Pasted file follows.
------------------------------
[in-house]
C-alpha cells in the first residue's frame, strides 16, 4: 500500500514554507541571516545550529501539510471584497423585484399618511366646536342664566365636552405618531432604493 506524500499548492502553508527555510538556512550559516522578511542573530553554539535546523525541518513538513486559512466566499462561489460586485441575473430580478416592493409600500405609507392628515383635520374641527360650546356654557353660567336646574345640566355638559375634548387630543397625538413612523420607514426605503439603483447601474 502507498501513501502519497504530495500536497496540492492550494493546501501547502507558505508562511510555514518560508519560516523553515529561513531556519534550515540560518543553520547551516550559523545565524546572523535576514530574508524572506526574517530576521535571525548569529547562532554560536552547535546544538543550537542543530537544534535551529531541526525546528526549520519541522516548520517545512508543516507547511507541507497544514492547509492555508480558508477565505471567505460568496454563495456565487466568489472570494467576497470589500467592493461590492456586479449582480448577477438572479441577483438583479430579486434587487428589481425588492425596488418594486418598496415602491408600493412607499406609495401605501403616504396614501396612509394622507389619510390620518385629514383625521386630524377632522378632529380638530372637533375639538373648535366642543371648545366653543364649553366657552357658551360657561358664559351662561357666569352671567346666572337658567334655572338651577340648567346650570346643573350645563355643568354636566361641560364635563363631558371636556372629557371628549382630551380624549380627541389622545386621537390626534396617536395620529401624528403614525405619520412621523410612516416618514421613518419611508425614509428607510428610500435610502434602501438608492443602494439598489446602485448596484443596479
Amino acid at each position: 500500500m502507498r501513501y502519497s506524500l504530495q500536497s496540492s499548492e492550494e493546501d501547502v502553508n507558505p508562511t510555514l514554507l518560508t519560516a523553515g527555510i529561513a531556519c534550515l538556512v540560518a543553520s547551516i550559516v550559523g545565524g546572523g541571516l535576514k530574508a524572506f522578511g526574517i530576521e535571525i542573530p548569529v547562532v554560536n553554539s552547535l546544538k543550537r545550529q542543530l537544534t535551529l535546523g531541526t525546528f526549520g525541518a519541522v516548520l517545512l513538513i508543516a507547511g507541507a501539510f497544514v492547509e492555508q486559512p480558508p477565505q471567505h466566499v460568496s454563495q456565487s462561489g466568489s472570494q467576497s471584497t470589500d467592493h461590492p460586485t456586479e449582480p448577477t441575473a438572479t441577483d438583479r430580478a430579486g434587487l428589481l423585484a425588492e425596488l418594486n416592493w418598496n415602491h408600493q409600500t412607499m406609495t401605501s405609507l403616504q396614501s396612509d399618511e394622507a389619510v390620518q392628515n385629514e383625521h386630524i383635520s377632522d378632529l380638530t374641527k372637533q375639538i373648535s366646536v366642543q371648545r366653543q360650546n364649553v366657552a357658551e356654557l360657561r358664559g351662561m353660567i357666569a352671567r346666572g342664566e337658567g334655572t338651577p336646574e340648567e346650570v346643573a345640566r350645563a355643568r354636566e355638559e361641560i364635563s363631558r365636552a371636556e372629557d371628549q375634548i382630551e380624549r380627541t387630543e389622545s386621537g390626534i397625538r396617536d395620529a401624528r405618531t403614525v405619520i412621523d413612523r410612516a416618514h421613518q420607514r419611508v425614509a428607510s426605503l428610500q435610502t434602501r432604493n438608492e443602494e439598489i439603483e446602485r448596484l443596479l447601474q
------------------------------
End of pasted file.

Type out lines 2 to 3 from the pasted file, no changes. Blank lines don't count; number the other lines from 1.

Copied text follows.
C-alpha cells in the first residue's frame, strides 16, 4: 500500500514554507541571516545550529501539510471584497423585484399618511366646536342664566365636552405618531432604493 506524500499548492502553508527555510538556512550559516522578511542573530553554539535546523525541518513538513486559512466566499462561489460586485441575473430580478416592493409600500405609507392628515383635520374641527360650546356654557353660567336646574345640566355638559375634548387630543397625538413612523420607514426605503439603483447601474 502507498501513501502519497504530495500536497496540492492550494493546501501547502507558505508562511510555514518560508519560516523553515529561513531556519534550515540560518543553520547551516550559523545565524546572523535576514530574508524572506526574517530576521535571525548569529547562532554560536552547535546544538543550537542543530537544534535551529531541526525546528526549520519541522516548520517545512508543516507547511507541507497544514492547509492555508480558508477565505471567505460568496454563495456565487466568489472570494467576497470589500467592493461590492456586479449582480448577477438572479441577483438583479430579486434587487428589481425588492425596488418594486418598496415602491408600493412607499406609495401605501403616504396614501396612509394622507389619510390620518385629514383625521386630524377632522378632529380638530372637533375639538373648535366642543371648545366653543364649553366657552357658551360657561358664559351662561357666569352671567346666572337658567334655572338651577340648567346650570346643573350645563355643568354636566361641560364635563363631558371636556372629557371628549382630551380624549380627541389622545386621537390626534396617536395620529401624528403614525405619520412621523410612516416618514421613518419611508425614509428607510428610500435610502434602501438608492443602494439598489446602485448596484443596479
Amino acid at each position: 500500500m502507498r501513501y502519497s506524500l504530495q500536497s496540492s499548492e492550494e493546501d501547502v502553508n507558505p508562511t510555514l514554507l518560508t519560516a523553515g527555510i529561513a531556519c534550515l538556512v540560518a543553520s547551516i550559516v550559523g545565524g546572523g541571516l535576514k530574508a524572506f522578511g526574517i530576521e535571525i542573530p548569529v547562532v554560536n553554539s552547535l546544538k543550537r545550529q542543530l537544534t535551529l535546523g531541526t525546528f526549520g525541518a519541522v516548520l517545512l513538513i508543516a507547511g507541507a501539510f497544514v492547509e492555508q486559512p480558508p477565505q471567505h466566499v460568496s454563495q456565487s462561489g466568489s472570494q467576497s471584497t470589500d467592493h461590492p460586485t456586479e449582480p448577477t441575473a438572479t441577483d438583479r430580478a430579486g434587487l428589481l423585484a425588492e425596488l418594486n416592493w418598496n415602491h408600493q409600500t412607499m406609495t401605501s405609507l403616504q396614501s396612509d399618511e394622507a389619510v390620518q392628515n385629514e383625521h386630524i383635520s377632522d378632529l380638530t374641527k372637533q375639538i373648535s366646536v366642543q371648545r366653543q360650546n364649553v366657552a357658551e356654557l360657561r358664559g351662561m353660567i357666569a352671567r346666572g342664566e337658567g334655572t338651577p336646574e340648567e346650570v346643573a345640566r350645563a355643568r354636566e355638559e361641560i364635563s363631558r365636552a371636556e372629557d371628549q375634548i382630551e380624549r380627541t387630543e389622545s386621537g390626534i397625538r396617536d395620529a401624528r405618531t403614525v405619520i412621523d413612523r410612516a416618514h421613518q420607514r419611508v425614509a428607510s426605503l428610500q435610502t434602501r432604493n438608492e443602494e439598489i439603483e446602485r448596484l443596479l447601474q